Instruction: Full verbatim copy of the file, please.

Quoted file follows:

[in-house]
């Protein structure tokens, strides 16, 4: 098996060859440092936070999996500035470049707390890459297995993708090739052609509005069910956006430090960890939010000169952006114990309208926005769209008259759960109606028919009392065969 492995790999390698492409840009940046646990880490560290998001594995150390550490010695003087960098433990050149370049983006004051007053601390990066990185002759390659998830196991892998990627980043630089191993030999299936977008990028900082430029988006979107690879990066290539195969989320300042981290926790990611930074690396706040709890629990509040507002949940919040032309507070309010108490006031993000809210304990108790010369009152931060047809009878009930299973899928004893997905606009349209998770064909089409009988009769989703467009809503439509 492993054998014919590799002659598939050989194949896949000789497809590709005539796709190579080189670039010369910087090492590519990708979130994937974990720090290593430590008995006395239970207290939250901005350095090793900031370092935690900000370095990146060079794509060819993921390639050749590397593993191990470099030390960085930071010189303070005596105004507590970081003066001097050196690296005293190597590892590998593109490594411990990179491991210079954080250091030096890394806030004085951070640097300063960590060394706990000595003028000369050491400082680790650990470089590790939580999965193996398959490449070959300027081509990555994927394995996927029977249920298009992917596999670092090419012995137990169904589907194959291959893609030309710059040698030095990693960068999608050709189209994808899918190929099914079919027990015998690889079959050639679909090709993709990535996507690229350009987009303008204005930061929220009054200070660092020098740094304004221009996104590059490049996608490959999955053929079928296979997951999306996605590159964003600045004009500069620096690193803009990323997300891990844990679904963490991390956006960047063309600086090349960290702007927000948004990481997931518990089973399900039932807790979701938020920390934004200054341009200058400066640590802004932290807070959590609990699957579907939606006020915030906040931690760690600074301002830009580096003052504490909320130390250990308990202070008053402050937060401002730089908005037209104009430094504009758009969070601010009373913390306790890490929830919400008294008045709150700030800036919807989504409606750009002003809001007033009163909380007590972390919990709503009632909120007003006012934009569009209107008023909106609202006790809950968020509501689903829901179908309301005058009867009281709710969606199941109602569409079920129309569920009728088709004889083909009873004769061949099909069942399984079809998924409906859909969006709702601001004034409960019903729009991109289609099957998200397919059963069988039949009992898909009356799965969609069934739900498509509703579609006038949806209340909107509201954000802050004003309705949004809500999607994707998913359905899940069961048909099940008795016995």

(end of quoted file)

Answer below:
[in-house]
């Protein structure tokens, strides 16, 4: 098996060859440092936070999996500035470049707390890459297995993708090739052609509005069910956006430090960890939010000169952006114990309208926005769209008259759960109606028919009392065969 492995790999390698492409840009940046646990880490560290998001594995150390550490010695003087960098433990050149370049983006004051007053601390990066990185002759390659998830196991892998990627980043630089191993030999299936977008990028900082430029988006979107690879990066290539195969989320300042981290926790990611930074690396706040709890629990509040507002949940919040032309507070309010108490006031993000809210304990108790010369009152931060047809009878009930299973899928004893997905606009349209998770064909089409009988009769989703467009809503439509 492993054998014919590799002659598939050989194949896949000789497809590709005539796709190579080189670039010369910087090492590519990708979130994937974990720090290593430590008995006395239970207290939250901005350095090793900031370092935690900000370095990146060079794509060819993921390639050749590397593993191990470099030390960085930071010189303070005596105004507590970081003066001097050196690296005293190597590892590998593109490594411990990179491991210079954080250091030096890394806030004085951070640097300063960590060394706990000595003028000369050491400082680790650990470089590790939580999965193996398959490449070959300027081509990555994927394995996927029977249920298009992917596999670092090419012995137990169904589907194959291959893609030309710059040698030095990693960068999608050709189209994808899918190929099914079919027990015998690889079959050639679909090709993709990535996507690229350009987009303008204005930061929220009054200070660092020098740094304004221009996104590059490049996608490959999955053929079928296979997951999306996605590159964003600045004009500069620096690193803009990323997300891990844990679904963490991390956006960047063309600086090349960290702007927000948004990481997931518990089973399900039932807790979701938020920390934004200054341009200058400066640590802004932290807070959590609990699957579907939606006020915030906040931690760690600074301002830009580096003052504490909320130390250990308990202070008053402050937060401002730089908005037209104009430094504009758009969070601010009373913390306790890490929830919400008294008045709150700030800036919807989504409606750009002003809001007033009163909380007590972390919990709503009632909120007003006012934009569009209107008023909106609202006790809950968020509501689903829901179908309301005058009867009281709710969606199941109602569409079920129309569920009728088709004889083909009873004769061949099909069942399984079809998924409906859909969006709702601001004034409960019903729009991109289609099957998200397919059963069988039949009992898909009356799965969609069934739900498509509703579609006038949806209340909107509201954000802050004003309705949004809500999607994707998913359905899940069961048909099940008795016995």